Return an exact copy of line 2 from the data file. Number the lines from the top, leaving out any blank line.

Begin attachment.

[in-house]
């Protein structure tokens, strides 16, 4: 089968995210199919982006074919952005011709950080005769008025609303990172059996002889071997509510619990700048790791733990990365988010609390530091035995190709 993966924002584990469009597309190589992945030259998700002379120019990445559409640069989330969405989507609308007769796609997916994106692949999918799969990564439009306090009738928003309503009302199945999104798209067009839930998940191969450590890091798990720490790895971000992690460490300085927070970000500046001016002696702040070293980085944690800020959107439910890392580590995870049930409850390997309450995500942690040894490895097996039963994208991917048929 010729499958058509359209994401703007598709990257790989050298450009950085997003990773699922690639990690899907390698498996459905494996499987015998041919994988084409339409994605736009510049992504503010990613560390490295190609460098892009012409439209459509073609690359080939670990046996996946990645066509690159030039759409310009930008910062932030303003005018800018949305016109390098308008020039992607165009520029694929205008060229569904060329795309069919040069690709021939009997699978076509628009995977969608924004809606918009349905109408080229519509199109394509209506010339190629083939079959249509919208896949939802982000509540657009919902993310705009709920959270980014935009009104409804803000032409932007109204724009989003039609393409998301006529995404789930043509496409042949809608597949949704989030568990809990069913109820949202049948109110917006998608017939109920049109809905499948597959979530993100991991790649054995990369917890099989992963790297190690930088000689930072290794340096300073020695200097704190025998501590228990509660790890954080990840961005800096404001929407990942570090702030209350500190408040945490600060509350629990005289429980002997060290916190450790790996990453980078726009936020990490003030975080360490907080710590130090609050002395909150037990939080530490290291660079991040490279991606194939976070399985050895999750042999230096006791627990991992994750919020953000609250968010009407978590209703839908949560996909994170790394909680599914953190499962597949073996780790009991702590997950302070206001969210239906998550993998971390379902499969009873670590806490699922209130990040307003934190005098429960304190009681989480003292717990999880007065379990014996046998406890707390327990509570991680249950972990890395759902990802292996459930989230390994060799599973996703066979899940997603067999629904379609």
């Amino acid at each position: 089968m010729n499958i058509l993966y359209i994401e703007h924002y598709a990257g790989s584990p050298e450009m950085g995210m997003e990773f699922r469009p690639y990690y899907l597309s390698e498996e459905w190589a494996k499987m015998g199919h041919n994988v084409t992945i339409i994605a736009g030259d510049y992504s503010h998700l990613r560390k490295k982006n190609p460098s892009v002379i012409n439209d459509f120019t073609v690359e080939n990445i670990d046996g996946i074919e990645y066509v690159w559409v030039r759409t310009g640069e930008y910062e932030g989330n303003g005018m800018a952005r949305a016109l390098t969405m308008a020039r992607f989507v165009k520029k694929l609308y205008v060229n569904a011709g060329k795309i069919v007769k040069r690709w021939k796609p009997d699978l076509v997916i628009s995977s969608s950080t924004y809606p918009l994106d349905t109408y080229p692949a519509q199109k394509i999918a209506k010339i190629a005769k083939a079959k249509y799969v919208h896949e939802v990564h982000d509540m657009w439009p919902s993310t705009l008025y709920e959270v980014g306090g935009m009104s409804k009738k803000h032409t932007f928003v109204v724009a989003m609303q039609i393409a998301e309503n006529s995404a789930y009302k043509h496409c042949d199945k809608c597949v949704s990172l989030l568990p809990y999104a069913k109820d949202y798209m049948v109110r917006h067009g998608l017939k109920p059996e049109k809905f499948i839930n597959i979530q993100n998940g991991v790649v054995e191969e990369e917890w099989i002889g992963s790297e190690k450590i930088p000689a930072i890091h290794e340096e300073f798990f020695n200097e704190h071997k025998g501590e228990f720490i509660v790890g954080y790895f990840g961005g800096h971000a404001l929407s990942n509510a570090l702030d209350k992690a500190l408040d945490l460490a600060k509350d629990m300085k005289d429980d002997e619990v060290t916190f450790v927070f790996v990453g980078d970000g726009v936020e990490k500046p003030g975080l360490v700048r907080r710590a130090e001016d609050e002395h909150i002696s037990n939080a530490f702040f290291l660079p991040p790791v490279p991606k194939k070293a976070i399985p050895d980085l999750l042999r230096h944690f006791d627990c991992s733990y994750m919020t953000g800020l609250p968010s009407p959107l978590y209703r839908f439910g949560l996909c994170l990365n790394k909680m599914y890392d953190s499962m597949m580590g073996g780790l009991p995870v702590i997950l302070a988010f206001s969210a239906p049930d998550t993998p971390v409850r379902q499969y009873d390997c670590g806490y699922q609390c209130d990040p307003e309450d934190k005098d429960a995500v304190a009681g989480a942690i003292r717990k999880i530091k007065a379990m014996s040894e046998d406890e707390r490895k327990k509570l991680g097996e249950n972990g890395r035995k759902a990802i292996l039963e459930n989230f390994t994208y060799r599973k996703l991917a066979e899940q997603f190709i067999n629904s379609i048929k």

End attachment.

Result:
């Protein structure tokens, strides 16, 4: 089968995210199919982006074919952005011709950080005769008025609303990172059996002889071997509510619990700048790791733990990365988010609390530091035995190709 993966924002584990469009597309190589992945030259998700002379120019990445559409640069989330969405989507609308007769796609997916994106692949999918799969990564439009306090009738928003309503009302199945999104798209067009839930998940191969450590890091798990720490790895971000992690460490300085927070970000500046001016002696702040070293980085944690800020959107439910890392580590995870049930409850390997309450995500942690040894490895097996039963994208991917048929 010729499958058509359209994401703007598709990257790989050298450009950085997003990773699922690639990690899907390698498996459905494996499987015998041919994988084409339409994605736009510049992504503010990613560390490295190609460098892009012409439209459509073609690359080939670990046996996946990645066509690159030039759409310009930008910062932030303003005018800018949305016109390098308008020039992607165009520029694929205008060229569904060329795309069919040069690709021939009997699978076509628009995977969608924004809606918009349905109408080229519509199109394509209506010339190629083939079959249509919208896949939802982000509540657009919902993310705009709920959270980014935009009104409804803000032409932007109204724009989003039609393409998301006529995404789930043509496409042949809608597949949704989030568990809990069913109820949202049948109110917006998608017939109920049109809905499948597959979530993100991991790649054995990369917890099989992963790297190690930088000689930072290794340096300073020695200097704190025998501590228990509660790890954080990840961005800096404001929407990942570090702030209350500190408040945490600060509350629990005289429980002997060290916190450790790996990453980078726009936020990490003030975080360490907080710590130090609050002395909150037990939080530490290291660079991040490279991606194939976070399985050895999750042999230096006791627990991992994750919020953000609250968010009407978590209703839908949560996909994170790394909680599914953190499962597949073996780790009991702590997950302070206001969210239906998550993998971390379902499969009873670590806490699922209130990040307003934190005098429960304190009681989480003292717990999880007065379990014996046998406890707390327990509570991680249950972990890395759902990802292996459930989230390994060799599973996703066979899940997603067999629904379609």